A Question of Law: What happens with custody when parents aren't married?
A question came up that many may wonder about. When families are brought together in new ways after divorce or death, who will have survivor custody if something happens? Caring for children is easier at the beginning, with the new partners sharing in the role of care giver. But the new picture of what makes up a family can alter how custody is perceived. With step-children in the mix, the picture may cloudy.
For instance, a man lives with a divorced woman and they don't get married. They have one baby together, and joining their family is two other children from her previous marriage.
What happens to the step-children if something happens to the divorced woman? Who has custody? What if the man and the ex-husband of the deceased have a verbal agreement on how it should work?
- Can an enforceable agreement be drafted that would allow this to happen?
- What if the ex-husband changed his mind about the preset agreement after something happened to the woman?
- Would the courts respect any kind of oral agreement?
Most likely, this is what would happen:
1. An enforceable agreement can be drafted as a testamentary document. Each of the parents (man and divorced woman) can do a Will that specifically identifies who they designate to be legal guardians of the children should they die. This is enforceable against the entire world, except sometimes a surviving parent. If the surviving parent is legally fit and wants custody of the children, the surviving parent will likely get it;
2. The courts would recognize and enforce an oral agreement if no adverse party comes forward to object. If an adverse party comes forward to object, then the court must hear testimony, take evidence, apply the law, and decide the ultimate issue of who should get custody of the step-children. If one of the adverse parties is a natural parent, and the natural parent is legally fit, then the natural parent will most likely be made the recognized legal custodian of their own children. I've been through a few of these where a natural parent has had to battle other family members or "friends" of the family for legal custody of their own child, when the other parent has died and designated a legal guardian for the children in their Will. It can be expensive and very ugly.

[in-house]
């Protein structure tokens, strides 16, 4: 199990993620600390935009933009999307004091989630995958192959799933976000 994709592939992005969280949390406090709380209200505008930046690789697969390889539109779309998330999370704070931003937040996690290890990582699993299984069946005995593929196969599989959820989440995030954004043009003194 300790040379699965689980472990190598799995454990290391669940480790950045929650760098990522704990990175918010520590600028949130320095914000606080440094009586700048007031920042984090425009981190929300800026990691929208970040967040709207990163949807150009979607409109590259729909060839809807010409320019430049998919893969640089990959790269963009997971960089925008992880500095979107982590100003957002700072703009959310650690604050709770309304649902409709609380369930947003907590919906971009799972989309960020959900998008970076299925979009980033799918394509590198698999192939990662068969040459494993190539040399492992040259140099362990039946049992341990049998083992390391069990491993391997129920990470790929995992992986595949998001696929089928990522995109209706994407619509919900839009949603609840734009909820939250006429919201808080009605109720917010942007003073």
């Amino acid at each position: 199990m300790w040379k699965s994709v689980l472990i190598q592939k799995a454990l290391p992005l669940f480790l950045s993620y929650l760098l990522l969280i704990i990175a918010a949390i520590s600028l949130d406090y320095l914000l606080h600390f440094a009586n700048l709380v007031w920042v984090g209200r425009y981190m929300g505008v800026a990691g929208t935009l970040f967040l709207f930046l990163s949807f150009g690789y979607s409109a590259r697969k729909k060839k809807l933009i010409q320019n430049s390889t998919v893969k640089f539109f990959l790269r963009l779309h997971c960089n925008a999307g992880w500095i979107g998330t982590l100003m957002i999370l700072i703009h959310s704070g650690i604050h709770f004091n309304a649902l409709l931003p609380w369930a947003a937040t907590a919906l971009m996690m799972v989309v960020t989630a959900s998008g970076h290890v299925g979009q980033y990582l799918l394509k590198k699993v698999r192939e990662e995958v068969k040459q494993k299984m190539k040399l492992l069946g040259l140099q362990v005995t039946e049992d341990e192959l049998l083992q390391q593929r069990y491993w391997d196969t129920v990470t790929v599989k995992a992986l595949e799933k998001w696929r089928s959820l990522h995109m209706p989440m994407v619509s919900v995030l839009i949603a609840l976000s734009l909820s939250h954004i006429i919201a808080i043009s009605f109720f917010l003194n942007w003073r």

If the partners (man and divorced woman) decide to get married, and if the step-children's father (the ex-husband) would agree, it is possible to have the step-children's father voluntarily relinquish his parental rights to the step-children and have them adopted by the man, but they must be married in order for him to adopt them. If the man is the step-children's legal parent by adoption and anything happens to the divorced woman, the man is already their legal parent and nothing changes.
As legal matters relate to the man's own child he has with the divorced woman, he wants to strongly consider getting married to his child's mother, or having a legally binding paternity agreement, despite their belief that they will always be together and all will always be well. Until such time as a court rules otherwise, only the mother of a child born to unmarried parents is the legal guardian of the child with all the rights and responsibilities associated with that role. I am watching for legal precedents that apply in this situation. Unmarried parents not staying together wreaks havoc in the lives of children. Call Carlson & Burnett at (402) 810-8611 or contact us online to schedule a free consultation to discuss your family related case with one of our experienced attorneys.